Ziesmann, Tanja: Non-coding RNAs and Conserved Non-coding Elements in Insect Genomes. - Bonn, 2019. - Dissertation, Rheinische Friedrich-Wilhelms-Universität Bonn.
Online-Ausgabe in bonndoc: https://nbn-resolving.org/urn:nbn:de:hbz:5n-55098
urn: https://nbn-resolving.org/urn:nbn:de:hbz:5n-55098,
author = {{Tanja Ziesmann}},
title = {Non-coding RNAs and Conserved Non-coding Elements in Insect Genomes},
school = {Rheinische Friedrich-Wilhelms-Universität Bonn},
year = 2019,
month = aug,

note = {Insects are the largest group within arthropods and in this group various phenotypes and lifestyles can be found. To understand where how this diversity evolved insects are studied on both a morphological and genomic level. The focus of the genomic research lies on protein-coding genes. Genomes, however, consist of different parts with different functions. Only a small fraction (~2 % in humans) is made up of protein-coding genes, whereas the majority of the genome consists of functional parts such as non-coding RNAs (ncRNAs), or regulatory elements, and parts where first evidence shows function but is not yet known what it is, such as conserved non-coding elements (CNEs), transposable elements or repeats. ncRNAs are involved in a plethora of processes in an organism, such as gene regulation, RNA modification and processing, mRNA translation, RNA silencing, and defence against predatory genomic elements. CNEs have been shown to be involved in gene regulation, although the mechanism remains unclear. As stated lies the research focus on protein-coding genes, making most other genomic parts understudied, especially in non-model organisms. In chapter 1 I provide detailed information about the function of different ncRNA classes as well as their functions, and known presence in insects. Regarding the CNEs I also present their background as well as the current state of research. Within this thesis I analyse different Hymenoptera genomes regarding their ncRNA and CNE repertoire. In chapters 2, 3, and 4 I focus on the two species Athalia rosae and Orussus abietinus and categorise their ncRNA repertoire through both homology and de novo analysis. Using the ncRNAs known from other Hymenoptera and present in the databases Rfam and miRBase, I was able to identify a set of ncRNA families that is present in all analysed Hymenoptera. Further de novo analysis of these two genomes showed, that the ncRNA repertoire of miRNAs, tRNAs, lncRNAs, and snoRNAs is larger than shown through the homology prediction alone. This emphasises the importance of not only relying on data present in databases to predict the full ncRNA repertoire of a species, especially in not well studied lineages. Chapters 5, 6, and 7 focus on the identification of CNEs in four Hymenoptera species (Apis mellifera, Athalia rosae, Nasonia vitripennis, and Orussus abietinus). Comparing the genomes using pairwise whole genome alignments I was able to identify numerous CNEs in these Hymenoptera. The CNEs were often found in cluster of at least two (between 76 % and 89 %). My search for genes that are likely associated with these CNE clusters identified a number of lncRNAs as potential interaction partners. Looking at the CNE clusters consisting of more than 10 CNEs and having an lncRNA as the interaction partner, I found these clusters conserved between at least two species. My analysis shows, that these conserved regions can still be identified in lineages with a long divergence time (over 240 million years) as well as a high sequence divergence. Furthermore, the focus of gene interaction partners should be broadened to include non-protein-coding genes. The final chapter provides an overview of the results of this thesis as well as a discussion how my findings fit into the general context of theses fields of research.},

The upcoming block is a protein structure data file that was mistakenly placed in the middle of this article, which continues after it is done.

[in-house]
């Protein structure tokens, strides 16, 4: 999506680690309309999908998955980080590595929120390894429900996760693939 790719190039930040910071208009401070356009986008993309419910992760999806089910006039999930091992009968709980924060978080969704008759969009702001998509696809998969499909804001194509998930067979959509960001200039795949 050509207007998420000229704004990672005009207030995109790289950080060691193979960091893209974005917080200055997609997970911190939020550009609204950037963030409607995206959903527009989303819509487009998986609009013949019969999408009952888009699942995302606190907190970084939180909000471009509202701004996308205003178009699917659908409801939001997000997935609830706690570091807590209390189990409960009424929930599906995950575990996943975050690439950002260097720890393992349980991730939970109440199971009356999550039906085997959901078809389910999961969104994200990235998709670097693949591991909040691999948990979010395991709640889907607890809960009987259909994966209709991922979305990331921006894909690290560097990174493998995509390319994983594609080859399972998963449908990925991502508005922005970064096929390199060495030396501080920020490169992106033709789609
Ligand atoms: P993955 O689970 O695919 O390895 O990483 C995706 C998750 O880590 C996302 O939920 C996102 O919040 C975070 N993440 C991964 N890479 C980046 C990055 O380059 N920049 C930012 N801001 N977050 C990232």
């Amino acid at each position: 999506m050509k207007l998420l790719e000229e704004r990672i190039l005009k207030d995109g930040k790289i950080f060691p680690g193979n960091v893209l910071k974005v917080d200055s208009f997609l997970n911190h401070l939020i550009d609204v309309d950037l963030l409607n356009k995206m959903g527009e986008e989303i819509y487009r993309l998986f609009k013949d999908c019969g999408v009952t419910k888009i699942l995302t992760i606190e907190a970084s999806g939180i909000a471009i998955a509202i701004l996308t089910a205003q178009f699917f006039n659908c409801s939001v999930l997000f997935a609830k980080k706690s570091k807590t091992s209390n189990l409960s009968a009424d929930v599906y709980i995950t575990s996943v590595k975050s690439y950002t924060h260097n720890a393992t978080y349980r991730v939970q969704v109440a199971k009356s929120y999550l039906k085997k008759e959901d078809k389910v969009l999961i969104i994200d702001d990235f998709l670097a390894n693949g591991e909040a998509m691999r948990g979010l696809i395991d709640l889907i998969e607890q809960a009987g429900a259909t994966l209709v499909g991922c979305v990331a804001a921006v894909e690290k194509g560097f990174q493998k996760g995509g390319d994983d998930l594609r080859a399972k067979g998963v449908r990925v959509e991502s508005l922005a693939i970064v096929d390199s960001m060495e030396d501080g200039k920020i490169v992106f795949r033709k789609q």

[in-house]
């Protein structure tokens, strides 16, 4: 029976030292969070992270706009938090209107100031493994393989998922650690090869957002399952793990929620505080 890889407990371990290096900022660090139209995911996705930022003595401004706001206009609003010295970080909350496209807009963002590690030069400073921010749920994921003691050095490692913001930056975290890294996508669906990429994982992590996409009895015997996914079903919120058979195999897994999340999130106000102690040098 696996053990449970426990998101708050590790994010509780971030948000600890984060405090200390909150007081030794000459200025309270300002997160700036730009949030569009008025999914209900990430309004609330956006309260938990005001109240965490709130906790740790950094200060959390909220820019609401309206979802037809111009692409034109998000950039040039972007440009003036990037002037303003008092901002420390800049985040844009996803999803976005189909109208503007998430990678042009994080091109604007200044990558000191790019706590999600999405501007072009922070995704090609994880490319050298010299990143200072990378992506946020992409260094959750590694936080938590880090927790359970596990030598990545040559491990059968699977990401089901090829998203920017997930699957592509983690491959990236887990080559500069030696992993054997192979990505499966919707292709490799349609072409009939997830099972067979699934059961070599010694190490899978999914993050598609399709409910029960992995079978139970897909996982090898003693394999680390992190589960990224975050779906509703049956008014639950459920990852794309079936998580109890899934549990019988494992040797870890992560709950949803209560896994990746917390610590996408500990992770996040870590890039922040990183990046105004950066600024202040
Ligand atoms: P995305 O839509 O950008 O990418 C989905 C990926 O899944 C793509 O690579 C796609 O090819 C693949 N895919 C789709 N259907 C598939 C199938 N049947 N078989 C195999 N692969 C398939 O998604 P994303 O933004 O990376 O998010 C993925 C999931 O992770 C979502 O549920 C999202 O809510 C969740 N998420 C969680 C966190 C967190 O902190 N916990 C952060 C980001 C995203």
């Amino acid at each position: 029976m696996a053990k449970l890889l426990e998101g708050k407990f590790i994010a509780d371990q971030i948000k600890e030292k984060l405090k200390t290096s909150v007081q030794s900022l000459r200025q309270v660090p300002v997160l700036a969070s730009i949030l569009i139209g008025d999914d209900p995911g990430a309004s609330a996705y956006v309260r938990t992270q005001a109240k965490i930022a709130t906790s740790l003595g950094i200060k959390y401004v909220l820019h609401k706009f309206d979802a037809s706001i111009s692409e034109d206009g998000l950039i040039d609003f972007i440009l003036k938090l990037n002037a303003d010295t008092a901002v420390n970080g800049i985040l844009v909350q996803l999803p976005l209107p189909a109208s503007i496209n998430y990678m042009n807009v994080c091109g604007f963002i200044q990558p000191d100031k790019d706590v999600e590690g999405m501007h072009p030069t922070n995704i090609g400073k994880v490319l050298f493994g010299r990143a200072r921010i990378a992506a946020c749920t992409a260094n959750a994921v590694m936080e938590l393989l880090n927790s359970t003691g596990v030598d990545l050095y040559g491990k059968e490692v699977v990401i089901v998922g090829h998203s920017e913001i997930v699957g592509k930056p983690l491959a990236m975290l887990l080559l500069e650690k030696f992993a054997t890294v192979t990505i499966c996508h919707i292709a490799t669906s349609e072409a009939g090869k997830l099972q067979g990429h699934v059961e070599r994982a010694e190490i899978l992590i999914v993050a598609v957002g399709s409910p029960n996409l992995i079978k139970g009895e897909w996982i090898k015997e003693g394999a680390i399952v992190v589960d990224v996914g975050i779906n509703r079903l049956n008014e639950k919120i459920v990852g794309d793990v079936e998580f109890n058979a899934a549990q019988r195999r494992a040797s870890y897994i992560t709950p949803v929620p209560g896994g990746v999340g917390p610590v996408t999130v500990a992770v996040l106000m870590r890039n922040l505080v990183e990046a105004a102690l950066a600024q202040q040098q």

url = {http://hdl.handle.net/20.500.11811/8037}

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